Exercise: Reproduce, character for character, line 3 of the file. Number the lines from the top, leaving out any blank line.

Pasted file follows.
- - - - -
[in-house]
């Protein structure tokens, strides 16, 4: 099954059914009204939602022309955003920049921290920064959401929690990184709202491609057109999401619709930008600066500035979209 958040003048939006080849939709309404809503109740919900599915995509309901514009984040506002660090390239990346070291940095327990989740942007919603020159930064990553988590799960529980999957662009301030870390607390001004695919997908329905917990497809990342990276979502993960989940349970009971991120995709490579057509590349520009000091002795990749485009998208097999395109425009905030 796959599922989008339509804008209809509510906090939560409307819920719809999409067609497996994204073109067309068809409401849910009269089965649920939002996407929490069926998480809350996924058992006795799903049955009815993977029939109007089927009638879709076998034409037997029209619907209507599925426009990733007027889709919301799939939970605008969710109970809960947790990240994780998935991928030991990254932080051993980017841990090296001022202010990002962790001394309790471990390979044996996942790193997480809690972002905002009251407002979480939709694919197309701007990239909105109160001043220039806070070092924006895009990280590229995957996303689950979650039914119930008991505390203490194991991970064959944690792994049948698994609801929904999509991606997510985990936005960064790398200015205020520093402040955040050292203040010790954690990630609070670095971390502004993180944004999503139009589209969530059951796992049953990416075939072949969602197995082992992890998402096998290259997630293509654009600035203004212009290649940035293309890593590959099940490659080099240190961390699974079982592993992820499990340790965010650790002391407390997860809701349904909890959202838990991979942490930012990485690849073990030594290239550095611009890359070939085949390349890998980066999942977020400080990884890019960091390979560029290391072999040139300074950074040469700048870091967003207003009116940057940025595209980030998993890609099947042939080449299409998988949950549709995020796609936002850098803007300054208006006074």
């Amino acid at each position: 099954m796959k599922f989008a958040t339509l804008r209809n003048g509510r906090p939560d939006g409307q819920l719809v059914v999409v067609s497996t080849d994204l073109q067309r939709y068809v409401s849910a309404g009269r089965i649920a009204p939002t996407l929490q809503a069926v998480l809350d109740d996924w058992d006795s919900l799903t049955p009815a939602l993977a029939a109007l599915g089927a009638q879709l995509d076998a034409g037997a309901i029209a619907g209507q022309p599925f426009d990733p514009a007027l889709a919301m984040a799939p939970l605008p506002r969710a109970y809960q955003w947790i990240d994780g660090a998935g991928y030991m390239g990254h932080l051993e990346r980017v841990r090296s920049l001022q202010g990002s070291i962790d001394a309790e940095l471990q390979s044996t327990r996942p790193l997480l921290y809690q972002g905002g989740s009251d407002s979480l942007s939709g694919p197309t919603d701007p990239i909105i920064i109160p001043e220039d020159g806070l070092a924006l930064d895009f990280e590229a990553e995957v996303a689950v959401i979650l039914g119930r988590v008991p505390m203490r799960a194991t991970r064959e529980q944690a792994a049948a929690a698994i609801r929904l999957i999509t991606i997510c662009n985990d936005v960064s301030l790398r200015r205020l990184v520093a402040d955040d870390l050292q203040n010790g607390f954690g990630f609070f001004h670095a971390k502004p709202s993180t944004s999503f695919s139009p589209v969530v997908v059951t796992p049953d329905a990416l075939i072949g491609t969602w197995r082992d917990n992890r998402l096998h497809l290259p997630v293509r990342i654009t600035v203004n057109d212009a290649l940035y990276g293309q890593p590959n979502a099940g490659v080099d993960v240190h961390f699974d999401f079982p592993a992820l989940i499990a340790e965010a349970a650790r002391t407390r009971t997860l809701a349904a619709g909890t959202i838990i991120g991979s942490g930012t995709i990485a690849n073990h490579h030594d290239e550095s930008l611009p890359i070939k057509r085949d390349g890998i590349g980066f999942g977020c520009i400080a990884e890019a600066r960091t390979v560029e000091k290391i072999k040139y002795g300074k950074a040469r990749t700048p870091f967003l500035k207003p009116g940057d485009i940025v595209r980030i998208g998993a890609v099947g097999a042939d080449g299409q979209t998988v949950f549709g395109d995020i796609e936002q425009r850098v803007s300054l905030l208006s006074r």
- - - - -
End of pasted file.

């Amino acid at each position: 099954m796959k599922f989008a958040t339509l804008r209809n003048g509510r906090p939560d939006g409307q819920l719809v059914v999409v067609s497996t080849d994204l073109q067309r939709y068809v409401s849910a309404g009269r089965i649920a009204p939002t996407l929490q809503a069926v998480l809350d109740d996924w058992d006795s919900l799903t049955p009815a939602l993977a029939a109007l599915g089927a009638q879709l995509d076998a034409g037997a309901i029209a619907g209507q022309p599925f426009d990733p514009a007027l889709a919301m984040a799939p939970l605008p506002r969710a109970y809960q955003w947790i990240d994780g660090a998935g991928y030991m390239g990254h932080l051993e990346r980017v841990r090296s920049l001022q202010g990002s070291i962790d001394a309790e940095l471990q390979s044996t327990r996942p790193l997480l921290y809690q972002g905002g989740s009251d407002s979480l942007s939709g694919p197309t919603d701007p990239i909105i920064i109160p001043e220039d020159g806070l070092a924006l930064d895009f990280e590229a990553e995957v996303a689950v959401i979650l039914g119930r988590v008991p505390m203490r799960a194991t991970r064959e529980q944690a792994a049948a929690a698994i609801r929904l999957i999509t991606i997510c662009n985990d936005v960064s301030l790398r200015r205020l990184v520093a402040d955040d870390l050292q203040n010790g607390f954690g990630f609070f001004h670095a971390k502004p709202s993180t944004s999503f695919s139009p589209v969530v997908v059951t796992p049953d329905a990416l075939i072949g491609t969602w197995r082992d917990n992890r998402l096998h497809l290259p997630v293509r990342i654009t600035v203004n057109d212009a290649l940035y990276g293309q890593p590959n979502a099940g490659v080099d993960v240190h961390f699974d999401f079982p592993a992820l989940i499990a340790e965010a349970a650790r002391t407390r009971t997860l809701a349904a619709g909890t959202i838990i991120g991979s942490g930012t995709i990485a690849n073990h490579h030594d290239e550095s930008l611009p890359i070939k057509r085949d390349g890998i590349g980066f999942g977020c520009i400080a990884e890019a600066r960091t390979v560029e000091k290391i072999k040139y002795g300074k950074a040469r990749t700048p870091f967003l500035k207003p009116g940057d485009i940025v595209r980030i998208g998993a890609v099947g097999a042939d080449g299409q979209t998988v949950f549709g395109d995020i796609e936002q425009r850098v803007s300054l905030l208006s006074r």